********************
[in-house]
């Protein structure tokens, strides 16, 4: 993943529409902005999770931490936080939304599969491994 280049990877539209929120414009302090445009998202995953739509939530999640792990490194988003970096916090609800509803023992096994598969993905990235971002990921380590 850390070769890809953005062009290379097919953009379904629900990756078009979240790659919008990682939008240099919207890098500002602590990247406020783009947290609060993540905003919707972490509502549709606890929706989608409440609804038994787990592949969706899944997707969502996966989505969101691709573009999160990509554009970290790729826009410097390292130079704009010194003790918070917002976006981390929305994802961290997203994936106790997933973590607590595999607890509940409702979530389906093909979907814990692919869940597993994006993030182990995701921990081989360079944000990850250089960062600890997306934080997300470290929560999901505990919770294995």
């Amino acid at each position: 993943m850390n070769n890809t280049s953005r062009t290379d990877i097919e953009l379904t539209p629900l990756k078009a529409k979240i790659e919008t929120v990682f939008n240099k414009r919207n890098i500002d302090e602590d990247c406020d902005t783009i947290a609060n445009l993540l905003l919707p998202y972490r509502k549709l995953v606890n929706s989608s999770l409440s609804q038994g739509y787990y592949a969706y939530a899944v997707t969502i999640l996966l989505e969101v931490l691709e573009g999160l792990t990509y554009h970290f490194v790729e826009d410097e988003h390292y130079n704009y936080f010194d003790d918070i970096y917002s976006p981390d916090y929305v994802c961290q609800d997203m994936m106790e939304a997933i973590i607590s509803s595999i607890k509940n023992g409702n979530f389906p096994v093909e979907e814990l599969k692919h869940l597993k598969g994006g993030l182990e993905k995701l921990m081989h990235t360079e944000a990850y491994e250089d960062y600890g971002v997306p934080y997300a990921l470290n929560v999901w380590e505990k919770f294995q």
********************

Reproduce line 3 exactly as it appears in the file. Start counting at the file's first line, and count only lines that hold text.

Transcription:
């Amino acid at each position: 993943m850390n070769n890809t280049s953005r062009t290379d990877i097919e953009l379904t539209p629900l990756k078009a529409k979240i790659e919008t929120v990682f939008n240099k414009r919207n890098i500002d302090e602590d990247c406020d902005t783009i947290a609060n445009l993540l905003l919707p998202y972490r509502k549709l995953v606890n929706s989608s999770l409440s609804q038994g739509y787990y592949a969706y939530a899944v997707t969502i999640l996966l989505e969101v931490l691709e573009g999160l792990t990509y554009h970290f490194v790729e826009d410097e988003h390292y130079n704009y936080f010194d003790d918070i970096y917002s976006p981390d916090y929305v994802c961290q609800d997203m994936m106790e939304a997933i973590i607590s509803s595999i607890k509940n023992g409702n979530f389906p096994v093909e979907e814990l599969k692919h869940l597993k598969g994006g993030l182990e993905k995701l921990m081989h990235t360079e944000a990850y491994e250089d960062y600890g971002v997306p934080y997300a990921l470290n929560v999901w380590e505990k919770f294995q």